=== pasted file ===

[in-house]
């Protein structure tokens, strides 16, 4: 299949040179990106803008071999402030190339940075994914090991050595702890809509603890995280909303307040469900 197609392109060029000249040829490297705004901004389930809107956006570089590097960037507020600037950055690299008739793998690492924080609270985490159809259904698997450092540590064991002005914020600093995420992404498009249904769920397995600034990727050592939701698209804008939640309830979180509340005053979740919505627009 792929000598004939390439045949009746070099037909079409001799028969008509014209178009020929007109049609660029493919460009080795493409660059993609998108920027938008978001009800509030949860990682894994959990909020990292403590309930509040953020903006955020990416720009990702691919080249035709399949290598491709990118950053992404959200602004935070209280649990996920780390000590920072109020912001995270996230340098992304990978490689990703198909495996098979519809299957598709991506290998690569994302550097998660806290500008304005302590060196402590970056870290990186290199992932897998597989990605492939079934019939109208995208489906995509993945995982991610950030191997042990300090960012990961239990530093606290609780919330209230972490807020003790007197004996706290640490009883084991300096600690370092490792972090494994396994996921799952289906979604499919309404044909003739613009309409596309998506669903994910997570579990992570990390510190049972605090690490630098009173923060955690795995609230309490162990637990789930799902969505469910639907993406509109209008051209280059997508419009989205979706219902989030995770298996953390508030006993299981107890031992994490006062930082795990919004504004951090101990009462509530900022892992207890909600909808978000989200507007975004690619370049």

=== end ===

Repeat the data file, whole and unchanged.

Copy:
[in-house]
């Protein structure tokens, strides 16, 4: 299949040179990106803008071999402030190339940075994914090991050595702890809509603890995280909303307040469900 197609392109060029000249040829490297705004901004389930809107956006570089590097960037507020600037950055690299008739793998690492924080609270985490159809259904698997450092540590064991002005914020600093995420992404498009249904769920397995600034990727050592939701698209804008939640309830979180509340005053979740919505627009 792929000598004939390439045949009746070099037909079409001799028969008509014209178009020929007109049609660029493919460009080795493409660059993609998108920027938008978001009800509030949860990682894994959990909020990292403590309930509040953020903006955020990416720009990702691919080249035709399949290598491709990118950053992404959200602004935070209280649990996920780390000590920072109020912001995270996230340098992304990978490689990703198909495996098979519809299957598709991506290998690569994302550097998660806290500008304005302590060196402590970056870290990186290199992932897998597989990605492939079934019939109208995208489906995509993945995982991610950030191997042990300090960012990961239990530093606290609780919330209230972490807020003790007197004996706290640490009883084991300096600690370092490792972090494994396994996921799952289906979604499919309404044909003739613009309409596309998506669903994910997570579990992570990390510190049972605090690490630098009173923060955690795995609230309490162990637990789930799902969505469910639907993406509109209008051209280059997508419009989205979706219902989030995770298996953390508030006993299981107890031992994490006062930082795990919004504004951090101990009462509530900022892992207890909600909808978000989200507007975004690619370049």